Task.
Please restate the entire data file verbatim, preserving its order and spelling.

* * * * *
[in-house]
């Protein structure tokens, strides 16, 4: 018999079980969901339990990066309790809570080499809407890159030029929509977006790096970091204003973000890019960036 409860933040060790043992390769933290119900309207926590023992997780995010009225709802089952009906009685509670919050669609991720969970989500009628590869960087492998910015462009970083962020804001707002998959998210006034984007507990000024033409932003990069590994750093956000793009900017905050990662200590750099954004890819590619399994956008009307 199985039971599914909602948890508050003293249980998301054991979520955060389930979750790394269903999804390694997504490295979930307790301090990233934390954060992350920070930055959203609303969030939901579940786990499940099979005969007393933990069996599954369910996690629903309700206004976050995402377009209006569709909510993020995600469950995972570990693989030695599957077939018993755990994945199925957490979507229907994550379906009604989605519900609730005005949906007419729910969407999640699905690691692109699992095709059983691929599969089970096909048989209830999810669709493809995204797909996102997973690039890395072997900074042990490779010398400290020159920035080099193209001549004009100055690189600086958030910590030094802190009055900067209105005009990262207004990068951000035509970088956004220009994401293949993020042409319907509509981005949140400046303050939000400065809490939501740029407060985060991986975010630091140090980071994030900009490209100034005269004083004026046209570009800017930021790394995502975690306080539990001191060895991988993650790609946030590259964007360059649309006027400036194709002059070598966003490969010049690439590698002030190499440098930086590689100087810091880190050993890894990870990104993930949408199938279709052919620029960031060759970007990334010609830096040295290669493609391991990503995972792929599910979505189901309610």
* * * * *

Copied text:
[in-house]
């Protein structure tokens, strides 16, 4: 018999079980969901339990990066309790809570080499809407890159030029929509977006790096970091204003973000890019960036 409860933040060790043992390769933290119900309207926590023992997780995010009225709802089952009906009685509670919050669609991720969970989500009628590869960087492998910015462009970083962020804001707002998959998210006034984007507990000024033409932003990069590994750093956000793009900017905050990662200590750099954004890819590619399994956008009307 199985039971599914909602948890508050003293249980998301054991979520955060389930979750790394269903999804390694997504490295979930307790301090990233934390954060992350920070930055959203609303969030939901579940786990499940099979005969007393933990069996599954369910996690629903309700206004976050995402377009209006569709909510993020995600469950995972570990693989030695599957077939018993755990994945199925957490979507229907994550379906009604989605519900609730005005949906007419729910969407999640699905690691692109699992095709059983691929599969089970096909048989209830999810669709493809995204797909996102997973690039890395072997900074042990490779010398400290020159920035080099193209001549004009100055690189600086958030910590030094802190009055900067209105005009990262207004990068951000035509970088956004220009994401293949993020042409319907509509981005949140400046303050939000400065809490939501740029407060985060991986975010630091140090980071994030900009490209100034005269004083004026046209570009800017930021790394995502975690306080539990001191060895991988993650790609946030590259964007360059649309006027400036194709002059070598966003490969010049690439590698002030190499440098930086590689100087810091880190050993890894990870990104993930949408199938279709052919620029960031060759970007990334010609830096040295290669493609391991990503995972792929599910979505189901309610």